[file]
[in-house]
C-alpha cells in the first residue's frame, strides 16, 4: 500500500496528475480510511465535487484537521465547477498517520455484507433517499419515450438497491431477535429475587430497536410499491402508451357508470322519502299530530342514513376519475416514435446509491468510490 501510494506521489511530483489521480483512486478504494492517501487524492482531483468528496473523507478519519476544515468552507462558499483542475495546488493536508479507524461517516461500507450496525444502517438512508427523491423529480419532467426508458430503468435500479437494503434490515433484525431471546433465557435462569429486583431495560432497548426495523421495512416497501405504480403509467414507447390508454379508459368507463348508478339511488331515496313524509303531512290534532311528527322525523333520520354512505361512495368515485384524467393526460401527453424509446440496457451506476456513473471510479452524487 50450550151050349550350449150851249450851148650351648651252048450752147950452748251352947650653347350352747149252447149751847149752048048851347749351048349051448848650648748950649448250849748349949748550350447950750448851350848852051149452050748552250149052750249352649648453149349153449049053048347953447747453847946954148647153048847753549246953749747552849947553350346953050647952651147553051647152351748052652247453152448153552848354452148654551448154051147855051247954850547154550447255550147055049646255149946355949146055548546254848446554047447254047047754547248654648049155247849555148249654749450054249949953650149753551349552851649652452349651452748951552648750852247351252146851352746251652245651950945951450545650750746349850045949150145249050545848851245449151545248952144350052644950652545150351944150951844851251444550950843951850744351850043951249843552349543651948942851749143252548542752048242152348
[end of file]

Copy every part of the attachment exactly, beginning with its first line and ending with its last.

[in-house]
C-alpha cells in the first residue's frame, strides 16, 4: 500500500496528475480510511465535487484537521465547477498517520455484507433517499419515450438497491431477535429475587430497536410499491402508451357508470322519502299530530342514513376519475416514435446509491468510490 501510494506521489511530483489521480483512486478504494492517501487524492482531483468528496473523507478519519476544515468552507462558499483542475495546488493536508479507524461517516461500507450496525444502517438512508427523491423529480419532467426508458430503468435500479437494503434490515433484525431471546433465557435462569429486583431495560432497548426495523421495512416497501405504480403509467414507447390508454379508459368507463348508478339511488331515496313524509303531512290534532311528527322525523333520520354512505361512495368515485384524467393526460401527453424509446440496457451506476456513473471510479452524487 50450550151050349550350449150851249450851148650351648651252048450752147950452748251352947650653347350352747149252447149751847149752048048851347749351048349051448848650648748950649448250849748349949748550350447950750448851350848852051149452050748552250149052750249352649648453149349153449049053048347953447747453847946954148647153048847753549246953749747552849947553350346953050647952651147553051647152351748052652247453152448153552848354452148654551448154051147855051247954850547154550447255550147055049646255149946355949146055548546254848446554047447254047047754547248654648049155247849555148249654749450054249949953650149753551349552851649652452349651452748951552648750852247351252146851352746251652245651950945951450545650750746349850045949150145249050545848851245449151545248952144350052644950652545150351944150951844851251444550950843951850744351850043951249843552349543651948942851749143252548542752048242152348